III. Pretrial Motions

         ¶11. Before trial, several parties moved for summary judgment. Harrah's and Yates's motion was denied, as was Ground Control's. But Beaton's motion for summary judgment on the claims against him personally was granted. So the trial court dismissed Beaton as a third-party defendant.[4] This left Killion as the only individual defendant.

         ¶12. Also before trial, Capsco filed a motion in limine requesting Ground Control's damages claims be limited to the costs expended and materials purchased for the Margaritaville project. The trial court granted this motion. Specifically, the trial court ordered that Ground Control was limited to presenting evidence under a quantum meruit theory, based on this Court's mandate in Ground Control I. Consequently, the trial court ordered that "[a]ny alleged tort claims are dismissed and will not be presented at trial."

         IV. Trial and Verdict

         ¶13. A six-day trial was held in October 2014. Beaton testified Ground Control had expended $920, 252.80 in unpaid labor and materials. But on cross-examination, he admitted some expenses were counted twice or did not apply to the Margaritaville project. He also admitted that his company had been paid more than a half-million dollars before it stopped working on the project. When pressed, Beaton conceded that, once the figures were added up, Ground Control's claim for unpaid labor and services was only $199, 096.

         ¶14. At the end of Ground Control's case-in-chief, Killion moved for a directed verdict in his favor individually. The trial court granted this motion, finding Ground Control had failed to present any evidence supporting its claim Killion was individually liable. The trial court also directed a verdict in Yates's and Harrah's favor on Ground Control's statutory-based claims, as well as its claim that it was a third-party beneficiary to the contract between Yates and Harrah's.

         ¶15. At the end of trial, on October 21, 2014, the jury was instructed that any recovery by Ground Control from Capsco, Yates, and/or Harrah's would be based on quantum meruit only and limited to the value of unpaid labor and services rendered. The jury found Ground Control was entitled to $862, 228. And using the agreed-to form supplied to it, the jury apportioned 95.75% liability ($825, 583.31) to Capsco, 4.25% liability ($36, 644.69) to Yates, and 0% liability ($0) to Harrah's.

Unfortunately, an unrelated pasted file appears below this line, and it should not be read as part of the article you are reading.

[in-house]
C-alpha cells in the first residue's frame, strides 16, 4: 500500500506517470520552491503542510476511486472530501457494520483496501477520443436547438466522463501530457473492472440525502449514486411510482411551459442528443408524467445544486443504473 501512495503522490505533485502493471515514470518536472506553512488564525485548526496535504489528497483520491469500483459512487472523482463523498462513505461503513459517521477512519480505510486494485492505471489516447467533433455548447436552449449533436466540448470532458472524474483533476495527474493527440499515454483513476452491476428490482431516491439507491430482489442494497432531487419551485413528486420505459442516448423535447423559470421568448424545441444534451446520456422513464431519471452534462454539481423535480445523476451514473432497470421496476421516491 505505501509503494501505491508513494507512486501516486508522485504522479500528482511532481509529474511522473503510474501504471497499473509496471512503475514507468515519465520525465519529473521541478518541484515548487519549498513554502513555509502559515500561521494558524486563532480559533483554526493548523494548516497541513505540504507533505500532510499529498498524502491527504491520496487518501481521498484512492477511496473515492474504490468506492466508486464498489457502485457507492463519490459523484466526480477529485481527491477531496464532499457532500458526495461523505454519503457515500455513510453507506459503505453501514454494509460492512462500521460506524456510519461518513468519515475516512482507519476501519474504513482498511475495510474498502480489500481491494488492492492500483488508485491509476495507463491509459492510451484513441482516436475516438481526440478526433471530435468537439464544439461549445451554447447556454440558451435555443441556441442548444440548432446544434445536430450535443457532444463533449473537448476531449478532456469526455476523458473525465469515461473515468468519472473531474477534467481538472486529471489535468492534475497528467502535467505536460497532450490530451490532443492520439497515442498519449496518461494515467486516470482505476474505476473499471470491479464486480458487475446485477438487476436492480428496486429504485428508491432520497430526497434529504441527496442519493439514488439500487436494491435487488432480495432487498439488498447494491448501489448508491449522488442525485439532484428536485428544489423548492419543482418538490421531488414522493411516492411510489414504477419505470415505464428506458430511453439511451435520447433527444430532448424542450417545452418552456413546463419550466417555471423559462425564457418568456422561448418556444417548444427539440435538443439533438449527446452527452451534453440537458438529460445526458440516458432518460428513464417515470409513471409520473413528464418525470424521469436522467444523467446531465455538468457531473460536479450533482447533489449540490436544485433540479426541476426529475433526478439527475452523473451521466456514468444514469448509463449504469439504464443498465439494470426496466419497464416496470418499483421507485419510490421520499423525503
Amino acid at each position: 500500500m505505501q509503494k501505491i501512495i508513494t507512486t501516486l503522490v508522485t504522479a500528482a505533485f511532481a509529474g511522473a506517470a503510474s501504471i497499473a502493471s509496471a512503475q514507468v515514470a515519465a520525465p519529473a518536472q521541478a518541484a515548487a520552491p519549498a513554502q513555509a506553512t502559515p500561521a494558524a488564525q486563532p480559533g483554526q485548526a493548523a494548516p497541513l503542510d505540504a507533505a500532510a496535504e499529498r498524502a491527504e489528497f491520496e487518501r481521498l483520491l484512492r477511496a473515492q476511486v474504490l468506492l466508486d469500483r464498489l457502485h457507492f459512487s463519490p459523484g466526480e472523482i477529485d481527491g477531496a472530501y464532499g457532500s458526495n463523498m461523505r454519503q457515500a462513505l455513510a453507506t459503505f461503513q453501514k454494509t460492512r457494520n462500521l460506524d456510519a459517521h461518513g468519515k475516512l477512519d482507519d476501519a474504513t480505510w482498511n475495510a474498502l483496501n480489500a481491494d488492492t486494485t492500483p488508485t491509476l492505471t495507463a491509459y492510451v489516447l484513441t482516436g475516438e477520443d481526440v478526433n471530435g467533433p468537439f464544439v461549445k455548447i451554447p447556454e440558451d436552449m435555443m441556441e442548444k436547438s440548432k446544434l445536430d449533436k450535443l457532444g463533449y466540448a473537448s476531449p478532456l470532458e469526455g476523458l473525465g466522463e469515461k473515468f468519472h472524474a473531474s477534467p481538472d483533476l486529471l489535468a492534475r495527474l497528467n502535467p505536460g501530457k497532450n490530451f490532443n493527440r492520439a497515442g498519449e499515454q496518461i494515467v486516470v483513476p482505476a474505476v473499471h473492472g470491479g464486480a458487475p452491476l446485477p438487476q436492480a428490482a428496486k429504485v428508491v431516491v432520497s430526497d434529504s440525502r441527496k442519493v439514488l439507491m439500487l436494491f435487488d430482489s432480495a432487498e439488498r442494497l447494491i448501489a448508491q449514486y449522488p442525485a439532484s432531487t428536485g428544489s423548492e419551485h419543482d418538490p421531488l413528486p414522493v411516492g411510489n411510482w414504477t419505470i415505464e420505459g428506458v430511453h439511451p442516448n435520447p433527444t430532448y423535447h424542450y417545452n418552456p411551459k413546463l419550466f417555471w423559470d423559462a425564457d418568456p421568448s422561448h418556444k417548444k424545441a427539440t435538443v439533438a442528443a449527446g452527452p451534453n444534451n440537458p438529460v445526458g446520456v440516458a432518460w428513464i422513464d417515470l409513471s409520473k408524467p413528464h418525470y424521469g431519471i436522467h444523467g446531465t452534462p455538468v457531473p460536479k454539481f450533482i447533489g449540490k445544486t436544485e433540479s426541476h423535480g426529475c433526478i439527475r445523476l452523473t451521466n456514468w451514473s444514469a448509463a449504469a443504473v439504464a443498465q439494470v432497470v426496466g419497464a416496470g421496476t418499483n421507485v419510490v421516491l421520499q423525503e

V. Post-trial Motions

         ¶16. What should have signaled the end of this case at the trial level actually set off protracted post-trial litigation. As the trial court noted in one of its many post-trial orders, there were ninety-nine docket entries following trial.

         ¶17. Among these voluminous motions were Ground Control's motion to amend the verdict to "remove surplusage" (i.e., the apportionment of liability), its motion for pre- and post-judgment interest, and a motion for a new trial on the limited issue of Killion's personal liability.[5] All of Ground Control's motions were denied, [6] except that in its final order, the trial court awarded post-judgment interest. This interest was set to accrue from the date of the final order, which was entered eleven months after the jury's verdict, due to Ground Control's multiple post-trial filings.

         ¶18. Capsco, Yates, and Harrah's filed a motion for judgment notwithstanding the verdict (JNOV). Alternatively, Capsco requested remittitur. These motions were denied.

         ¶19. Beaton, individually, also filed a post-trial motion. On September 9, 2015-the date of the final judgment[7]-Beaton moved for entry of a scheduling order or, alternatively, for a final judgment on his third-party claims. The trial court denied this motion, finding "no further action is required . . . as all claims alleged by any Party in this Cause have been adjudicated in the Final Judgment entered herein[.]"

         VI. Appeal and Cross-Appeals

         ¶20. With the final judgment being entered, finally, Ground Control and Beaton appealed. Capsco and Yates cross-appealed.[8] Harrah's is part of this appeal as appellee only.

         Issues on Appeal / Cross-Appeal

         ¶21. Ground Control raises six issues on appeal-primarily challenging the limitation of its recovery to quantum meruit damages, the special verdict form apportioning liability, and the denial of pre-judgment interest.[9]

         ¶22. On cross-appeal, Capsco attacks the $825, 583.31 judgment against it, arguing it was entitled to a JNOV, alternatively, a remittitur. Yates also cross-appeals, similarly asserting its motion for summary judgment, motion for directed verdict, and motion for JNOV should have been granted.

         ¶23. Finally, Beaton appeals in his capacity as third-party plaintiff. He claims his due-process rights were violated when the trial court denied him a jury trial on his ...